Abhay Reviews the Comic Books that Make the Whole World Sing!

I was planning on skipping this week, but I'd like to write briefly about one of the most interesting comics that came out this month. Maybe not THE single most interesting, but ... Top 5. If it were my Myspace friend, I'd put in my Top 8. Its Myspace song would be Okkervil River's Our Life is Not a Movie or Maybe. Later: I'd discover it was a 40 year old police officer, and I'd inadvertently been caught in an elaborate sting operation to track down internet pedophiles. The regret, the horrible, horrible regret. All because of this comic. It's that interesting. I'm of course talking about the two-page Honda Elements SC Advertisement fumetti in this week's Marvel comics.

THE PLOT: a lion, recently escaped from the zoo, has met a Honda Element, somewhere "in the city" (presumably New York City). Plainly, the lion is a super-genius as not only can it escape from zoos, but it also can talk; however, the lion is insane as it's talking to a car. Cars can't talk. Anyway, the comic ends with Crazy Fucking Lion teaming up with the Friendly, City-Slicker Honda to go find a drugstore where it intends to purchase hair products. And then, off to Marquee, to snort blow off of Lindsley Lohan's skeleton! Aaah, New York!

It's two pages about a schizophrenic talking supergenius lion, which is intended to sell Honda SUVs, and I found this in an ad for Marvel Comics The Order #2 and Mister Iron Fist #8-- not in Vertigo comics, not in Fantagraphics comics, but plain old mainstream, run-of-the-mill Marvel comic books.

We all know that comics aren't for little kids anymore-- they're wildly inappropriate for little kids. But, fuck, are they even for college students anymore? They're for people with enough disposable income to purchase sports utility vehicles. I didn't have that kind of money in college-- did you? I don't know a thing about cars, not a thing, so to me, a SUV is for families-- at least late 20's, early 30's. And that's not just the audience for The Order, but enough of the audience to capture the attention of advertisers...?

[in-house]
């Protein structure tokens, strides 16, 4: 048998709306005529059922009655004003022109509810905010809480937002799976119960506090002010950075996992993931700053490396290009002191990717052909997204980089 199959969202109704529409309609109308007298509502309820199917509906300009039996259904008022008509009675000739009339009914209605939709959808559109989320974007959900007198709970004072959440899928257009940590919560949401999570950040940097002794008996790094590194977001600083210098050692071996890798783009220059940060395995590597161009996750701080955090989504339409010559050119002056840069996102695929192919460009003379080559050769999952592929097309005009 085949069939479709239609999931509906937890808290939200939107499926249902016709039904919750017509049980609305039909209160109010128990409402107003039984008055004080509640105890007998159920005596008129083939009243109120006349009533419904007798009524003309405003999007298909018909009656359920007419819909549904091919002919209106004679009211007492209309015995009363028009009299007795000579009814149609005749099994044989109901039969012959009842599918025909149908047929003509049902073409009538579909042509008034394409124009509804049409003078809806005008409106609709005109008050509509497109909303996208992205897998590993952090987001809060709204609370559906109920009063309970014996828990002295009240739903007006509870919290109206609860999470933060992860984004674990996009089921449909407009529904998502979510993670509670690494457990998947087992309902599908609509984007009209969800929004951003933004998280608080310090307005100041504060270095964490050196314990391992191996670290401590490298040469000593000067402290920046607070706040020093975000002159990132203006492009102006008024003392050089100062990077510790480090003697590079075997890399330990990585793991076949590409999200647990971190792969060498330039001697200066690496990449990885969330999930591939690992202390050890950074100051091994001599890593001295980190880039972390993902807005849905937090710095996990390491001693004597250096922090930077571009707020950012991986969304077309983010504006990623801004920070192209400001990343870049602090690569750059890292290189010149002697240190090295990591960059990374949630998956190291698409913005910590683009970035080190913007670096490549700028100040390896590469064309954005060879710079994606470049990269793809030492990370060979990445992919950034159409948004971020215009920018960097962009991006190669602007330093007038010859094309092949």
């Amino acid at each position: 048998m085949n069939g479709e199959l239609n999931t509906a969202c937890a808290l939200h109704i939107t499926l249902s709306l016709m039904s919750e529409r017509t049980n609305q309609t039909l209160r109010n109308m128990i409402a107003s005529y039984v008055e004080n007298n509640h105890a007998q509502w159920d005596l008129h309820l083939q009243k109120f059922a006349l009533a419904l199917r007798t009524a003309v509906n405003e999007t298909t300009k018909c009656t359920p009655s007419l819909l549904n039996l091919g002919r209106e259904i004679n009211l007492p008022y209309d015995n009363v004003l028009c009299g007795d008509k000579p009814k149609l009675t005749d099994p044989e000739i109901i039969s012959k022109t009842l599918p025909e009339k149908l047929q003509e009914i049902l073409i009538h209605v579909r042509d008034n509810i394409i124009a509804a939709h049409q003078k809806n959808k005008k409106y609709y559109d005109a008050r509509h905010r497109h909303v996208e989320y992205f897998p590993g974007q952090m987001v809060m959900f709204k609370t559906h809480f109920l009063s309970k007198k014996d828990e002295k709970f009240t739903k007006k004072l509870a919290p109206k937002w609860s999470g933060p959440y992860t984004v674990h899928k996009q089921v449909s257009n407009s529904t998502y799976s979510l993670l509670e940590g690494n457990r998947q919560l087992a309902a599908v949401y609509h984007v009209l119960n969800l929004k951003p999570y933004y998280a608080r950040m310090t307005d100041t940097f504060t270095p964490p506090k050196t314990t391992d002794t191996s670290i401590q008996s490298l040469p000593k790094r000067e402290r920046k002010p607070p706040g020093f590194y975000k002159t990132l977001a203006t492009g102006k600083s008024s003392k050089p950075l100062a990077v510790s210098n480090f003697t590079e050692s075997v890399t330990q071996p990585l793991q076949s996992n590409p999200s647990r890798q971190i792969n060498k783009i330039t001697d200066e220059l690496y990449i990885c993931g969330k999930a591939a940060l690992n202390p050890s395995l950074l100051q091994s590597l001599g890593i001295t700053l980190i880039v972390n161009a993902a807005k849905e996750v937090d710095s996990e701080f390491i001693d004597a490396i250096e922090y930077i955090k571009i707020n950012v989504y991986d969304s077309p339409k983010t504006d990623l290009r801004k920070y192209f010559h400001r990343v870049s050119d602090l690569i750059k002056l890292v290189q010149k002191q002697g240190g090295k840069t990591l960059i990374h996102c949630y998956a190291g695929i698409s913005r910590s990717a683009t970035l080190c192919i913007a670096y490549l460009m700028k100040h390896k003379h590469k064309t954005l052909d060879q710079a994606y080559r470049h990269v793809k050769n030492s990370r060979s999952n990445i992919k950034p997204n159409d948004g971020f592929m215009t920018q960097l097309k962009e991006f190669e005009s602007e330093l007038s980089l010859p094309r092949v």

It didn't just end up in these comics by accident-- Marvel must have people who sell ads. Honda must have people who evaluate whether it makes sense to purchase ad space, whether it'll hit their target demographic, meet their branding strategy, etc. The comic reflects not only an aging comic audience, but a series of business decisions, money changing hands, memos going out, phone calls, e-mails, teleconferences-- the channels of fucking commerce, you know, lit up and shit two pages of Honda ads into my Mister Iron Fist comic book.

The other ads in these book are o-kay, but not as good. The Army has a recruiting ad-- recruiting standards have gotten so low thanks to the War that the Army is willing to accept nerds now. Great. Fucking fantastic. The 81st Fighting Hemophiliacs... watch out terrorists. You can not only bring democracy to the Middle East-- you can bring the Philosophy of Star Trek. That's what that region needs. I say Go! Sign up! Say hello to Iran while you're there, Cosplayers. And then there's a men's underwear ad that's all about negatively stereotyping women-- which... not only did those advertisers decide to sell to the comic book audience, but they even got the casual misogyny right! Cheers, Mad Men!

But the Honda ad's the most interesting. You know, the lion is a symbol in the Book of Revelations for Christ-- the "Lion of the tribe of Judah." Check out this awkward line of dialogue from the Honda ad: "You're a lion on the lamb." The lamb? Also a symbol of Christ, only from the Gospel of John: "the lamb of God who takes away the sin of the world" (John 1:29). So really isn't this Honda ad essentially all about the Second Coming of Christ? And I think what Honda is saying is if and when the Second Coming happens, Jesus will not only return, but return in a Honda Element, North America's Truck of the Year in 2003. Also: he will apparently have beautiful hair because the Honda Element will help him to purchase hair conditioner before he redeems the world.

Fucking A! That's what you call a hard sell.

I love how much credit it gives to comic book fans, too-- they can't just do a straightforward ad campaign. They have to use Dadaist humor in order to connect with comic fans, since comic fans are so cynical and discriminating...? Really, Madison Avenue? Come on, now.

The Order #2 and Mister Iron Fist #8 were both fun or whatever, but that lion ad? HOLY SHIT.